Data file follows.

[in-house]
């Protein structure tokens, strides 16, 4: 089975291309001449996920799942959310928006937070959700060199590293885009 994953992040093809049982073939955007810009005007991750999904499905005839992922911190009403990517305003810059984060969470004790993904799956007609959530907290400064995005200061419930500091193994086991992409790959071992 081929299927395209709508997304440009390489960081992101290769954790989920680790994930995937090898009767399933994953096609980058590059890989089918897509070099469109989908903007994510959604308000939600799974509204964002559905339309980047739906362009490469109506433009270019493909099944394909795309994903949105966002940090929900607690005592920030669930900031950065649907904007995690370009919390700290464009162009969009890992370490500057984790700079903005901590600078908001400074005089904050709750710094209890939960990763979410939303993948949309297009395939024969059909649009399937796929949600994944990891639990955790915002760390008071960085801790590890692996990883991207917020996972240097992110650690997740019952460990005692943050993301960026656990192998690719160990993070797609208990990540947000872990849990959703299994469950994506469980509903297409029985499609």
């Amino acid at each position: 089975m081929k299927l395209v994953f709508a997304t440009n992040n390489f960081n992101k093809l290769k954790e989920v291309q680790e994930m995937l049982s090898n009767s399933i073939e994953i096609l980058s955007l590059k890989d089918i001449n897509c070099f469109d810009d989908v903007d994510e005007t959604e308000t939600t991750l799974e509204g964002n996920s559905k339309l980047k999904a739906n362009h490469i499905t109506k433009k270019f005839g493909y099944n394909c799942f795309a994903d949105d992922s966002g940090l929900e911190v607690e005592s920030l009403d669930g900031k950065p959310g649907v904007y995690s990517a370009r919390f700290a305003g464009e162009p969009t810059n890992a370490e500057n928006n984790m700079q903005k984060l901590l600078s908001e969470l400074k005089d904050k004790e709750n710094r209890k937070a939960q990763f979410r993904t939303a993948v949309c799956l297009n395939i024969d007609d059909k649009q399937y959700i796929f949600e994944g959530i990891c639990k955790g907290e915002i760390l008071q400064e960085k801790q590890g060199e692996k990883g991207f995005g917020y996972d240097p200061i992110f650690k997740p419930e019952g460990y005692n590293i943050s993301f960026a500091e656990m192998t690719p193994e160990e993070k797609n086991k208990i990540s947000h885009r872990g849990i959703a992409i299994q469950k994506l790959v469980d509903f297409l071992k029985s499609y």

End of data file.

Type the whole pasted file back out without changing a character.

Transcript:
[in-house]
């Protein structure tokens, strides 16, 4: 089975291309001449996920799942959310928006937070959700060199590293885009 994953992040093809049982073939955007810009005007991750999904499905005839992922911190009403990517305003810059984060969470004790993904799956007609959530907290400064995005200061419930500091193994086991992409790959071992 081929299927395209709508997304440009390489960081992101290769954790989920680790994930995937090898009767399933994953096609980058590059890989089918897509070099469109989908903007994510959604308000939600799974509204964002559905339309980047739906362009490469109506433009270019493909099944394909795309994903949105966002940090929900607690005592920030669930900031950065649907904007995690370009919390700290464009162009969009890992370490500057984790700079903005901590600078908001400074005089904050709750710094209890939960990763979410939303993948949309297009395939024969059909649009399937796929949600994944990891639990955790915002760390008071960085801790590890692996990883991207917020996972240097992110650690997740019952460990005692943050993301960026656990192998690719160990993070797609208990990540947000872990849990959703299994469950994506469980509903297409029985499609």
């Amino acid at each position: 089975m081929k299927l395209v994953f709508a997304t440009n992040n390489f960081n992101k093809l290769k954790e989920v291309q680790e994930m995937l049982s090898n009767s399933i073939e994953i096609l980058s955007l590059k890989d089918i001449n897509c070099f469109d810009d989908v903007d994510e005007t959604e308000t939600t991750l799974e509204g964002n996920s559905k339309l980047k999904a739906n362009h490469i499905t109506k433009k270019f005839g493909y099944n394909c799942f795309a994903d949105d992922s966002g940090l929900e911190v607690e005592s920030l009403d669930g900031k950065p959310g649907v904007y995690s990517a370009r919390f700290a305003g464009e162009p969009t810059n890992a370490e500057n928006n984790m700079q903005k984060l901590l600078s908001e969470l400074k005089d904050k004790e709750n710094r209890k937070a939960q990763f979410r993904t939303a993948v949309c799956l297009n395939i024969d007609d059909k649009q399937y959700i796929f949600e994944g959530i990891c639990k955790g907290e915002i760390l008071q400064e960085k801790q590890g060199e692996k990883g991207f995005g917020y996972d240097p200061i992110f650690k997740p419930e019952g460990y005692n590293i943050s993301f960026a500091e656990m192998t690719p193994e160990e993070k797609n086991k208990i990540s947000h885009r872990g849990i959703a992409i299994q469950k994506l790959v469980d509903f297409l071992k029985s499609y």